Political Notebook

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Lugar voting questioned

Sen. Richard Lugar's voting habits and residency might be getting a fresh look after a complaint was filed with the Indiana Election Commission last week.

A number of political blogs have reported that tea party enthusiast Greg Wright filed an election fraud complaint against Lugar and his wife, Charlene.

Wright alleges that the senator and his wife may have committed multiple felonies for voting in a Marion County precinct, using an address for a home they do not own.

The issue of voter fraud has gotten more attention since a special prosecutor filed felony charges early this year against Secretary of State Charlie White for voting at the wrong precinct.

Those criminal charges are still pending.

Wright's complaint appears to be largely focused on the address Lugar is using on his absentee ballot rather than whether Lugar maintains residency for a re-election run.

Lugar's campaign addressed the allegations in March, saying Indiana law "provides that a person is not considered to have lost his or her residence in a precinct solely by virtue of being absent in service to Indiana or to the nation. Senator Lugar's last place of residence in Indiana prior to leaving to serve in the Senate remains his proper voting precinct according to Indiana law."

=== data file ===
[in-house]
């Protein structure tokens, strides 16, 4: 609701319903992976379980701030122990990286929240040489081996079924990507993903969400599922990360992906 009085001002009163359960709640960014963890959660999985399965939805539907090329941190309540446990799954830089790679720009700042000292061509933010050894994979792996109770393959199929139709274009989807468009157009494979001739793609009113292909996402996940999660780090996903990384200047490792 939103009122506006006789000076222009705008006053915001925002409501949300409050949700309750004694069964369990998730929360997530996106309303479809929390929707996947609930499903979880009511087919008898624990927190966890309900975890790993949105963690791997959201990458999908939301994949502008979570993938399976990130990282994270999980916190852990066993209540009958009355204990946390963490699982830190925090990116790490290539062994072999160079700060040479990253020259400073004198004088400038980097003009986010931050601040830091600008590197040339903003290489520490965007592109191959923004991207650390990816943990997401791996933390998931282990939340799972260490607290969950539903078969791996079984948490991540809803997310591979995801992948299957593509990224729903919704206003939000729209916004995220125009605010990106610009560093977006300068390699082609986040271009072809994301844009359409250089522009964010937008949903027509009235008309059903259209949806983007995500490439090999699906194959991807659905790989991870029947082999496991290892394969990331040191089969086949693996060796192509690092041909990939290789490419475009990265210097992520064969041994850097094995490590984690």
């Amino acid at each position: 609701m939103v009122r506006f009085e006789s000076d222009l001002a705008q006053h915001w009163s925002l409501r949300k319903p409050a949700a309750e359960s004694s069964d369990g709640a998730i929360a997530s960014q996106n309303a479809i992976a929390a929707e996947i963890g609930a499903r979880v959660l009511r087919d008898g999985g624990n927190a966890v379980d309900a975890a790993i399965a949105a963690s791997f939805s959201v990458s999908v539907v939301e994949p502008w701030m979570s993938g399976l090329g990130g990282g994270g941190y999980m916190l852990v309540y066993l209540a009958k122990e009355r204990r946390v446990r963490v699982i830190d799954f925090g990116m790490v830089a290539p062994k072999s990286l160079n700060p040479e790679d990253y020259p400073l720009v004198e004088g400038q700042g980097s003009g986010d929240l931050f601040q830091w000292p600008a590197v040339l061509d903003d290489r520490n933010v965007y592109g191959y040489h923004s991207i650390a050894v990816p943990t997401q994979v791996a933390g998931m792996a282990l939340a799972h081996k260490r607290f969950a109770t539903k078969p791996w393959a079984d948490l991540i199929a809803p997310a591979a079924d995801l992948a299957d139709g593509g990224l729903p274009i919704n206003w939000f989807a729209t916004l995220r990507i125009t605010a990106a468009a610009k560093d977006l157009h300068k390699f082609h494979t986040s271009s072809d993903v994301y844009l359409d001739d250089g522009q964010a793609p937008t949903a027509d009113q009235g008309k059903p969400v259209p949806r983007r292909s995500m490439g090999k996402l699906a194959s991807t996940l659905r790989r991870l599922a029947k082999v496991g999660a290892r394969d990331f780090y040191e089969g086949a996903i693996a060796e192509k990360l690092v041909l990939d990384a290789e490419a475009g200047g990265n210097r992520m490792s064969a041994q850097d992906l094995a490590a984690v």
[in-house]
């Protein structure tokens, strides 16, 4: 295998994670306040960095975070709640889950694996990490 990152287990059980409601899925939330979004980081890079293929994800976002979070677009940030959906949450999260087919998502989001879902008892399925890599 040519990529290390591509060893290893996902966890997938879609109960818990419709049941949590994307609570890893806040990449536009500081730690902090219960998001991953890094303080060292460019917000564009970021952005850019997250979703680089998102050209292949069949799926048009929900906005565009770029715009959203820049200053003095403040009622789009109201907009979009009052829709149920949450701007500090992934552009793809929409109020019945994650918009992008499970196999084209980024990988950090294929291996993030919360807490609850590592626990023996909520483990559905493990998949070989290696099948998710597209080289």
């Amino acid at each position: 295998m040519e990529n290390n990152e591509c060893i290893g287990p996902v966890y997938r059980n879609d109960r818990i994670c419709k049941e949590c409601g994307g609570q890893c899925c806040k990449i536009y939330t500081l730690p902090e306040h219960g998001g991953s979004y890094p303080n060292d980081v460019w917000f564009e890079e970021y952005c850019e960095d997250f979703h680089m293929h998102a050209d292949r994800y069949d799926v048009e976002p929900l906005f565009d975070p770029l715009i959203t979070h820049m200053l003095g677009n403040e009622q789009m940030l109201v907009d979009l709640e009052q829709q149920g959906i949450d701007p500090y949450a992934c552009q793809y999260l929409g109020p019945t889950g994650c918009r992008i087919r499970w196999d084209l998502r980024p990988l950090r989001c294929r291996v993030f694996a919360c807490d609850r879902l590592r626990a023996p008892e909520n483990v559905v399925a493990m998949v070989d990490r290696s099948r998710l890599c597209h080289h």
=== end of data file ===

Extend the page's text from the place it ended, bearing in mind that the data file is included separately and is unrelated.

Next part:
Lugar's Senate staff produced a 1982 letter from then-Indiana Attorney General Linley Pearson to Lugar that said, in part, "If such a person was entitled to vote in this state prior to departing for service in Congress, whatever residence that person possessed for voting purposes prior to such departure remains his or her residence. There is no requirement that such a person maintain a house, apartment, or any fixed physical location."

Lugar lives in McLean, Va., a suburb of Washington. He also owns a farm in Marion County.

Indiana Election Commission Chairman Dan Dumezich – a Republican – said he hasn't seen the complaint yet. Usually the Republican and Democratic co-directors have to agree to move a complaint forward before it comes to the commission.

Democrat co-director Trent Deckard said he would recommend the commission look at the complaint.

But Republican co-director Brad King said the two men would need to review the facts before deciding whether to dismiss or move the allegations forward.

If it does make it to the commission, it is unclear what they can do.

The four-member panel – two Republicans, two Democrats – doesn't have criminal jurisdiction. The commission could forward the case to the Marion County prosecutor, but he would still have discretion on filing charges.

Lugar faces State Treasurer Richard Mourdock in the U.S. Senate primary next year.

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